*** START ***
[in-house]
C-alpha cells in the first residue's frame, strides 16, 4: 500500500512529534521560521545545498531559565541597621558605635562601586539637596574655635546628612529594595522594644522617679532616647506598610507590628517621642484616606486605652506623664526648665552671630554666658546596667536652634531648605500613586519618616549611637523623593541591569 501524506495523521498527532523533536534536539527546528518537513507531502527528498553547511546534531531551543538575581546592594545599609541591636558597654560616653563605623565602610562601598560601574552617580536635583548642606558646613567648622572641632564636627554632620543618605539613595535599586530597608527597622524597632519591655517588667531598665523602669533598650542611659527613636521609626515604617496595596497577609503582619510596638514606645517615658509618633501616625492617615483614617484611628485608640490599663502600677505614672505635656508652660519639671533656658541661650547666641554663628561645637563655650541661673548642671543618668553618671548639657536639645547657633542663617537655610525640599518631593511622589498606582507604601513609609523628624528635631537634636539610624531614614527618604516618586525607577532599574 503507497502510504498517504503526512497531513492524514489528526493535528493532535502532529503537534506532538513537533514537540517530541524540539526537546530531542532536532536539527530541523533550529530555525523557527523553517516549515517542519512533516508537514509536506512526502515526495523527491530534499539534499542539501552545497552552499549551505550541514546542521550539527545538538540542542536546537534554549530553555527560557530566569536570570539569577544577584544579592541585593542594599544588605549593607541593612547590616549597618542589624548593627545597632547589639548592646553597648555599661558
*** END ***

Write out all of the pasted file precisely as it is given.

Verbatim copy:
[in-house]
C-alpha cells in the first residue's frame, strides 16, 4: 500500500512529534521560521545545498531559565541597621558605635562601586539637596574655635546628612529594595522594644522617679532616647506598610507590628517621642484616606486605652506623664526648665552671630554666658546596667536652634531648605500613586519618616549611637523623593541591569 501524506495523521498527532523533536534536539527546528518537513507531502527528498553547511546534531531551543538575581546592594545599609541591636558597654560616653563605623565602610562601598560601574552617580536635583548642606558646613567648622572641632564636627554632620543618605539613595535599586530597608527597622524597632519591655517588667531598665523602669533598650542611659527613636521609626515604617496595596497577609503582619510596638514606645517615658509618633501616625492617615483614617484611628485608640490599663502600677505614672505635656508652660519639671533656658541661650547666641554663628561645637563655650541661673548642671543618668553618671548639657536639645547657633542663617537655610525640599518631593511622589498606582507604601513609609523628624528635631537634636539610624531614614527618604516618586525607577532599574 503507497502510504498517504503526512497531513492524514489528526493535528493532535502532529503537534506532538513537533514537540517530541524540539526537546530531542532536532536539527530541523533550529530555525523557527523553517516549515517542519512533516508537514509536506512526502515526495523527491530534499539534499542539501552545497552552499549551505550541514546542521550539527545538538540542542536546537534554549530553555527560557530566569536570570539569577544577584544579592541585593542594599544588605549593607541593612547590616549597618542589624548593627545597632547589639548592646553597648555599661558